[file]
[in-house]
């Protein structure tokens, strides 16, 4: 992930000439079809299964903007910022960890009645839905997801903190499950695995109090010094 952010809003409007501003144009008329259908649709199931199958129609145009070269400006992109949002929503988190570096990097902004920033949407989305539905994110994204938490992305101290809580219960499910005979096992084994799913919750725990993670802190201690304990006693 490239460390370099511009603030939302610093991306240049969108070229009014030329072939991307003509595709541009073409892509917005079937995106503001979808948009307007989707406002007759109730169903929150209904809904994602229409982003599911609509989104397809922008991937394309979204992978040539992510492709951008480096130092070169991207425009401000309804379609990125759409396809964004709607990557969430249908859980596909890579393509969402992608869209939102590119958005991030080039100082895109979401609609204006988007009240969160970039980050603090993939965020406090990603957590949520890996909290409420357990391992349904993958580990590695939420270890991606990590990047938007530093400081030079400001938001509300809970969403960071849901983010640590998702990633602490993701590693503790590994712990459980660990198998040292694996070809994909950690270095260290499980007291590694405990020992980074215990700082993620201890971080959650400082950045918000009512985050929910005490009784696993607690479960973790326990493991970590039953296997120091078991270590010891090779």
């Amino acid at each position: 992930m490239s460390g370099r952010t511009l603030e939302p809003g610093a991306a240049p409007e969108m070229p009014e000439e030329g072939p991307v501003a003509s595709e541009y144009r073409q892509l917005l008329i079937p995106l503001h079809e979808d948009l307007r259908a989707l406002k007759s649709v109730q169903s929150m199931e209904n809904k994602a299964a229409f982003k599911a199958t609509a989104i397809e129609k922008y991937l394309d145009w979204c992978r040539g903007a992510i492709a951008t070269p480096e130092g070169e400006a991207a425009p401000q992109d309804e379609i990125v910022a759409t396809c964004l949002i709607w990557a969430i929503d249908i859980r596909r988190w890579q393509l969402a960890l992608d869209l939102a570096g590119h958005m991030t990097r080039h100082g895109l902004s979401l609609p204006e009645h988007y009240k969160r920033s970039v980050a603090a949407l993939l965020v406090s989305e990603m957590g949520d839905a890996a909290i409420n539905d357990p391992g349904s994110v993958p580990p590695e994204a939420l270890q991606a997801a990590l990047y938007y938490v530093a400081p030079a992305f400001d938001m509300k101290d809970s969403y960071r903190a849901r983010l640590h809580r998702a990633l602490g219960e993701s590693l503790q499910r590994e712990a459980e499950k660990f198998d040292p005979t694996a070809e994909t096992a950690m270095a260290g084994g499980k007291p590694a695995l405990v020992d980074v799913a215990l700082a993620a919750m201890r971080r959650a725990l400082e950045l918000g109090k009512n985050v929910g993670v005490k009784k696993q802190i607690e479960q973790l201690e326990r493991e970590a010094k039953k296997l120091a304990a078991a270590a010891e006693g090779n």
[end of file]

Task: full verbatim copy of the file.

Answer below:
[in-house]
């Protein structure tokens, strides 16, 4: 992930000439079809299964903007910022960890009645839905997801903190499950695995109090010094 952010809003409007501003144009008329259908649709199931199958129609145009070269400006992109949002929503988190570096990097902004920033949407989305539905994110994204938490992305101290809580219960499910005979096992084994799913919750725990993670802190201690304990006693 490239460390370099511009603030939302610093991306240049969108070229009014030329072939991307003509595709541009073409892509917005079937995106503001979808948009307007989707406002007759109730169903929150209904809904994602229409982003599911609509989104397809922008991937394309979204992978040539992510492709951008480096130092070169991207425009401000309804379609990125759409396809964004709607990557969430249908859980596909890579393509969402992608869209939102590119958005991030080039100082895109979401609609204006988007009240969160970039980050603090993939965020406090990603957590949520890996909290409420357990391992349904993958580990590695939420270890991606990590990047938007530093400081030079400001938001509300809970969403960071849901983010640590998702990633602490993701590693503790590994712990459980660990198998040292694996070809994909950690270095260290499980007291590694405990020992980074215990700082993620201890971080959650400082950045918000009512985050929910005490009784696993607690479960973790326990493991970590039953296997120091078991270590010891090779």
């Amino acid at each position: 992930m490239s460390g370099r952010t511009l603030e939302p809003g610093a991306a240049p409007e969108m070229p009014e000439e030329g072939p991307v501003a003509s595709e541009y144009r073409q892509l917005l008329i079937p995106l503001h079809e979808d948009l307007r259908a989707l406002k007759s649709v109730q169903s929150m199931e209904n809904k994602a299964a229409f982003k599911a199958t609509a989104i397809e129609k922008y991937l394309d145009w979204c992978r040539g903007a992510i492709a951008t070269p480096e130092g070169e400006a991207a425009p401000q992109d309804e379609i990125v910022a759409t396809c964004l949002i709607w990557a969430i929503d249908i859980r596909r988190w890579q393509l969402a960890l992608d869209l939102a570096g590119h958005m991030t990097r080039h100082g895109l902004s979401l609609p204006e009645h988007y009240k969160r920033s970039v980050a603090a949407l993939l965020v406090s989305e990603m957590g949520d839905a890996a909290i409420n539905d357990p391992g349904s994110v993958p580990p590695e994204a939420l270890q991606a997801a990590l990047y938007y938490v530093a400081p030079a992305f400001d938001m509300k101290d809970s969403y960071r903190a849901r983010l640590h809580r998702a990633l602490g219960e993701s590693l503790q499910r590994e712990a459980e499950k660990f198998d040292p005979t694996a070809e994909t096992a950690m270095a260290g084994g499980k007291p590694a695995l405990v020992d980074v799913a215990l700082a993620a919750m201890r971080r959650a725990l400082e950045l918000g109090k009512n985050v929910g993670v005490k009784k696993q802190i607690e479960q973790l201690e326990r493991e970590a010094k039953k296997l120091a304990a078991a270590a010891e006693g090779n």